“All ten of Shakespeare’s English history plays are named after politicians,” Tim Spierkerman writes in Shakespeare’s Political Realism (2001). “And they’re all about the same thing: who gets to rule … The plots are political plots (literally plots) … assassination, treason, civil war, foreign conquest … If ambition seems to be a universal aspect of political life, so too does the concept of ‘legitimacy,’ which is the most salient theme of the English history plays. At stake in these plays is the question not only of who will rule, but of who is supposed to rule … the proper acquisition and use of political power.”

Another example...

Another example…

“The dominant political question which produced the history plays … was the terms of obedience,” Irving Ribner comments in The English History Plays in the Age of Shakespeare, Princeton (1957). “Under what conditions, if ever, was rebellion against a lawful monarch justified?”

“Shakespeare was anything but a writer of commonplace entertainments or an indifferent recorder of history,” notes Professor Daniel Wright, Ph.D., creator of the annual Shakespeare Authorship Studies Conference at Concordia University, Portland, OR, writing in A Poet’s Rage (2013), a collection of essays edited by William Boyle. “He was, instead, an informed commentator on the contemporary political scene, an expositor of political conviction and an advocate for policy that, often enough, contravened or challenged Government – which is to say ‘Cecilian’ – philosophy and practice.”

And another...

And another…

Mark Alexander quotes the Stratfordian historian A.L. Rowse in Eminent Elizabethans: “The 17th Earl of Oxford was, as the numbering shows, immensely aristocratic, and this was the clue to his career. In an Elizabethan society full of new and upcoming men, some of them at the very top, like the Bacons and Cecils – the Boleyns themselves, from whom the Queen descended, were a new family — the Oxford earldom stood out as the oldest in the land. He was the premier earl and, as hereditary Lord Great Chamberlain, took his place on the right hand of the Queen and bore the sword of state before her.”

And here’s part of another testimony in Alexander’s presentation, this one from Adolf A. Berle, former ambassador and assistant to the Secretary of State under President John F. Kennedy, writing in Power (1965): “One wonders what the personal reveries of a Plantagenet or Tudor dictator must have been. Shakespeare probably gives a better analysis than historians…”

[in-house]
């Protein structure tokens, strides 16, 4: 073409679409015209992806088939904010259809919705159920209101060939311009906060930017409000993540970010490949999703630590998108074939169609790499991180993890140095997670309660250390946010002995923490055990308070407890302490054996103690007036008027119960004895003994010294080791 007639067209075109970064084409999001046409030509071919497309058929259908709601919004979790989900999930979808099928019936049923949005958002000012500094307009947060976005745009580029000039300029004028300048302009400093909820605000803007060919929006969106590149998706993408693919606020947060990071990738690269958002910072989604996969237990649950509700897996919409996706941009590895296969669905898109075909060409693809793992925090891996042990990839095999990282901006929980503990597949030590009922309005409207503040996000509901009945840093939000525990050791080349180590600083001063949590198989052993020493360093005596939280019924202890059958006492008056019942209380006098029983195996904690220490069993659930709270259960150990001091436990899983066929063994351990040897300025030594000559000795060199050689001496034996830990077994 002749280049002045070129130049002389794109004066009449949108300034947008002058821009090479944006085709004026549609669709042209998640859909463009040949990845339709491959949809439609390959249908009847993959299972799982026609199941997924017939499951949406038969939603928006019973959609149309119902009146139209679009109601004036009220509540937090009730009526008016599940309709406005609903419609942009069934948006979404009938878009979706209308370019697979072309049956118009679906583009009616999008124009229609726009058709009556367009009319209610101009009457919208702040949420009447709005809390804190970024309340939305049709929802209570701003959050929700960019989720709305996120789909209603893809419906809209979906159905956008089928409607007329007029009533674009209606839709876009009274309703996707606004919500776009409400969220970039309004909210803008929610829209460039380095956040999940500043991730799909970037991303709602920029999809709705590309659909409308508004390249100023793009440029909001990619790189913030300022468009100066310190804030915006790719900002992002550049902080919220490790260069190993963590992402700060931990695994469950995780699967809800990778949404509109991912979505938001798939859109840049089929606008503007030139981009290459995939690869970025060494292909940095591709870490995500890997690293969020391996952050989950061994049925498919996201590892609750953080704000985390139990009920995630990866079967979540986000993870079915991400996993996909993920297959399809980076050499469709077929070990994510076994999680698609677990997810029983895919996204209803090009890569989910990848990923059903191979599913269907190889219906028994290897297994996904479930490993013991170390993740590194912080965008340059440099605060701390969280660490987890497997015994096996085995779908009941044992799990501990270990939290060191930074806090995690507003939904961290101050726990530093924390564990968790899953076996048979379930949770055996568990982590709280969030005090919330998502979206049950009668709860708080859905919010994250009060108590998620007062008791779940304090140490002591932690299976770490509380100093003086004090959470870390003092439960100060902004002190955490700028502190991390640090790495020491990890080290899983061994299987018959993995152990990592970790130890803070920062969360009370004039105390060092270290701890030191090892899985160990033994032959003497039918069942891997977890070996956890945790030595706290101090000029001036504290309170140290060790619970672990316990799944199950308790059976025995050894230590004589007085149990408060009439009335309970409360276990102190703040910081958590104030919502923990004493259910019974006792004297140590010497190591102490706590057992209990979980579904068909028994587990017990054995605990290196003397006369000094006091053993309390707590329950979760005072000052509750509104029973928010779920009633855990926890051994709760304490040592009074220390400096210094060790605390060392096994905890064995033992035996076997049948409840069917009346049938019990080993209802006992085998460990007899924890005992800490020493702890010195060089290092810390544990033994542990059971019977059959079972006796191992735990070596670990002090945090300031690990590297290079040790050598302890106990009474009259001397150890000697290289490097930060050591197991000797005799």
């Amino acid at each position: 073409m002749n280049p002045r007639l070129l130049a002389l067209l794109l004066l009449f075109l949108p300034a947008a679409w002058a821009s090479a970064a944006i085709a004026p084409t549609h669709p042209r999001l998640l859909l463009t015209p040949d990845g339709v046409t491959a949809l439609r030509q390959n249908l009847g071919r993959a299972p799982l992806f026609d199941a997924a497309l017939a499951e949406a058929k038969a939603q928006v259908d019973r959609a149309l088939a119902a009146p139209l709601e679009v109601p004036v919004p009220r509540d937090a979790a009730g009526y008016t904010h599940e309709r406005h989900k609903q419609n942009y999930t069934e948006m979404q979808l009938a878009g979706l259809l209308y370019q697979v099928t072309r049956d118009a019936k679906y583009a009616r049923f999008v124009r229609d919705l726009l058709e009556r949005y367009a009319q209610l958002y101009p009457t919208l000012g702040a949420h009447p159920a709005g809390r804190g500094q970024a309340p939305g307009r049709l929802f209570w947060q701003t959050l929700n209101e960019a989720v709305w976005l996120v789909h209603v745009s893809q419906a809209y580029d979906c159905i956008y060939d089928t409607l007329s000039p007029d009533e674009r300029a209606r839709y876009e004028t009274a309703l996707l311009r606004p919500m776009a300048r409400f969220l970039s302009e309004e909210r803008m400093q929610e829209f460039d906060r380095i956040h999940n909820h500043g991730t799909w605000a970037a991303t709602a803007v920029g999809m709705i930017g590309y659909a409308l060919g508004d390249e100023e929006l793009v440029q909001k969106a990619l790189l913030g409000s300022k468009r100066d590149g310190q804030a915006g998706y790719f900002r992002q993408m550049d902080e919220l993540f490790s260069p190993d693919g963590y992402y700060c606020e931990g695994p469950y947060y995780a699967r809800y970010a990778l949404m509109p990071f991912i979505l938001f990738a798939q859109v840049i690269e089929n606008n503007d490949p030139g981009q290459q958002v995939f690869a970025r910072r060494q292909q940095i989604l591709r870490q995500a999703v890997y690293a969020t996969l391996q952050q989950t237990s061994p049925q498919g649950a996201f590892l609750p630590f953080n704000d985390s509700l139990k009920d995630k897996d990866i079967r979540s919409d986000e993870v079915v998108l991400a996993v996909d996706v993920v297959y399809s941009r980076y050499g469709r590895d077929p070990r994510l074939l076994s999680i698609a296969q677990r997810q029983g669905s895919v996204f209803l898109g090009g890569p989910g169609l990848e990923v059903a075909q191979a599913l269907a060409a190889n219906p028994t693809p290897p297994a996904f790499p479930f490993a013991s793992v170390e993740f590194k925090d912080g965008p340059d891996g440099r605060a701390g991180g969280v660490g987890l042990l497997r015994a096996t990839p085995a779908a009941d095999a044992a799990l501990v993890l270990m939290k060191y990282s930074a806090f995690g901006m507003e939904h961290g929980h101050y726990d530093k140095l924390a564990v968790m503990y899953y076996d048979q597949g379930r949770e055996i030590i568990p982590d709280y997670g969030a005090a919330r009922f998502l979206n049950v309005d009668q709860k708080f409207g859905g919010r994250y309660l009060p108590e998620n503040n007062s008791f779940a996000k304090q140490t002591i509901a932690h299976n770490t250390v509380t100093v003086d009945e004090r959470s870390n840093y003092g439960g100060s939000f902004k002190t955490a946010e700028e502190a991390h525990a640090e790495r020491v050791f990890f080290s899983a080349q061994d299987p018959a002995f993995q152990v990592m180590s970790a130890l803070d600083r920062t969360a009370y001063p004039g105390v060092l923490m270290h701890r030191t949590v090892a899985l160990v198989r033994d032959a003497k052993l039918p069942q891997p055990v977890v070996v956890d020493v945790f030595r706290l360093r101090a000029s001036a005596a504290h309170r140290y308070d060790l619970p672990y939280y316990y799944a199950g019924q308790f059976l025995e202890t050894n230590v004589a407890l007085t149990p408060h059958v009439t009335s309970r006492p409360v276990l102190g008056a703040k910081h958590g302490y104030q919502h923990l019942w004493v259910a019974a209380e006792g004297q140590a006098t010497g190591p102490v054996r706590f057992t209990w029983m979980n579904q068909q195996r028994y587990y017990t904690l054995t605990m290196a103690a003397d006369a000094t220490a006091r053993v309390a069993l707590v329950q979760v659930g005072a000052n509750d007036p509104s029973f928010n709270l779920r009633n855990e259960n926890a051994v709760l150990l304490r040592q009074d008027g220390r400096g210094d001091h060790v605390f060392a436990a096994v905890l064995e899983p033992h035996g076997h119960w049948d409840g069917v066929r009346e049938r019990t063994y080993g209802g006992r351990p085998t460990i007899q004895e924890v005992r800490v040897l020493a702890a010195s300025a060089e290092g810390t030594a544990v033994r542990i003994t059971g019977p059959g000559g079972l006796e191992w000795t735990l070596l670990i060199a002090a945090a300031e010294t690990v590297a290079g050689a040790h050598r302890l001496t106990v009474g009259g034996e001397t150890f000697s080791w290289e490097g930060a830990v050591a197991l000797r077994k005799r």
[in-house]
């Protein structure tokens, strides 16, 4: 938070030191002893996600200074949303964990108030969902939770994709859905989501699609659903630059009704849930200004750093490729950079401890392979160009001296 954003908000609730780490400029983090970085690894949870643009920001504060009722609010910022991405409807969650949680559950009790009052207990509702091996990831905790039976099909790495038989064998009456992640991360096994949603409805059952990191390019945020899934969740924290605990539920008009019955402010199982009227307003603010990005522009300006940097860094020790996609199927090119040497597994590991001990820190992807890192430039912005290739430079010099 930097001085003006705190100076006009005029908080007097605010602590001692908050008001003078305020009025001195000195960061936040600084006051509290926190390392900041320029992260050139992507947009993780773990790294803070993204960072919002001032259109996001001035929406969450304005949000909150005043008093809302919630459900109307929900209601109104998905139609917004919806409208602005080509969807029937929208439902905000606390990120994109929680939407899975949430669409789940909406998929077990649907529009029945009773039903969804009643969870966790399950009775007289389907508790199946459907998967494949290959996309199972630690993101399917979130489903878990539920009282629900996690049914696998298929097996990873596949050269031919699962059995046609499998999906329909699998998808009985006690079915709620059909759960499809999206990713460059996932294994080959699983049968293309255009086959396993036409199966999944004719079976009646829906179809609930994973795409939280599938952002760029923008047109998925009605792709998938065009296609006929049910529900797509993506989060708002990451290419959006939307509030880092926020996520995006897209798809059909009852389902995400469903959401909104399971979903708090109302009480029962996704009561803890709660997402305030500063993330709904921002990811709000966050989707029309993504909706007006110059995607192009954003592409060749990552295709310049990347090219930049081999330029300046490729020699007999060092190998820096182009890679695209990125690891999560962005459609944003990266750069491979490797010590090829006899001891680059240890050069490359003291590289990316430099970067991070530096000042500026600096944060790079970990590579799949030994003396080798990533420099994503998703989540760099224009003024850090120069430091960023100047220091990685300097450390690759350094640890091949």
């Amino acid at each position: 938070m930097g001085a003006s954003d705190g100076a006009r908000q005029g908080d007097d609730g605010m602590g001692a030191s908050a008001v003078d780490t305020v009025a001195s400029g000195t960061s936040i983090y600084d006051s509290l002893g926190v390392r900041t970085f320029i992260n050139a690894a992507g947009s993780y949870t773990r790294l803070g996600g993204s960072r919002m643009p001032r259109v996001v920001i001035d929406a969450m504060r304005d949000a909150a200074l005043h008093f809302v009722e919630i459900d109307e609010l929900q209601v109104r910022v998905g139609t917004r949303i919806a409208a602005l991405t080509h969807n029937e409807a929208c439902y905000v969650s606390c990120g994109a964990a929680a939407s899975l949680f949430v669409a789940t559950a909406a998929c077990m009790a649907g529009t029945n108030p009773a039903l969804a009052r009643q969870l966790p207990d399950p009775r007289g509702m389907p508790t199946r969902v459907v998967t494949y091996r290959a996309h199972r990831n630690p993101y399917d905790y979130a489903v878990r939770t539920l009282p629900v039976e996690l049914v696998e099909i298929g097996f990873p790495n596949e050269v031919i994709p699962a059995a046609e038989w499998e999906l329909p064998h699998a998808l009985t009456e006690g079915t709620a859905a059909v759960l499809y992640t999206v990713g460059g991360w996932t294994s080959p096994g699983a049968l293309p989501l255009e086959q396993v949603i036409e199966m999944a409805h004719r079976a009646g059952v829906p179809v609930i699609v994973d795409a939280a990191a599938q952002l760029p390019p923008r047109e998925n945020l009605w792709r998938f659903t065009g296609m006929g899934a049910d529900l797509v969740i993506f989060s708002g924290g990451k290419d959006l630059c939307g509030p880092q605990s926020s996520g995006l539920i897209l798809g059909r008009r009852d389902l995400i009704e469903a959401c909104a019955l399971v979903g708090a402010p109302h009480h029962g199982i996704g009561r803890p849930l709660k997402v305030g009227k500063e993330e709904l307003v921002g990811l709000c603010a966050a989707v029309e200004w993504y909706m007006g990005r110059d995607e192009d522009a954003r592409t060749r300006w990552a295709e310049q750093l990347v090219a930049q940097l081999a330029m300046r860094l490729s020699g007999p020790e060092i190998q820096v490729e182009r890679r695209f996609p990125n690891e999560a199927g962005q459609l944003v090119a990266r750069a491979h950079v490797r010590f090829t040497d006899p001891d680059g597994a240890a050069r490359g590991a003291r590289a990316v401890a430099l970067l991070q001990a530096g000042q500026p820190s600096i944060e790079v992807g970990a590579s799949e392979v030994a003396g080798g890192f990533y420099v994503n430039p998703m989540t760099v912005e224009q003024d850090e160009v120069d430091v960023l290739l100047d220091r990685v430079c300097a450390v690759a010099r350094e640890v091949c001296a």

So how did “Shakespeare” gain his intricate, deep knowledge of power and, too, his insights into the powerful? The answer is that, from the beginning, he was living in the midst of that world — as a participant — and recreated it with imagination based on personal experience.

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10 CommentsLeave a comment

  1. Another great post Hank! He also knew how to use ‘the language of power,’ the prescribed way of speaking in courtly terms–imagine expressing “love” for Robert Cecil and other powerful figures as he did and had to–it was chivalric, rhetorical protocol, the diplomatic and bureaucratic idiom and formal patterns as evidenced by his letters to Elizabeth and her Privy Councilors, primarily the Cecils. And of course the same language, in countless cases, the same phrases appear in the plays and poems. This was not jargon or a manner of writing or speaking one picked up on the streets of London or in taverns; it had to be learned from being within the court from an early age, and taught by the government officials themselves.

    • “the language of power” — great point! Thanks for sharing it here — I hadn’t ever defined it, or given it a name — but yes, a way of talking with each other, and I wonder, does that extend to Oxford’s letters to the Cecils?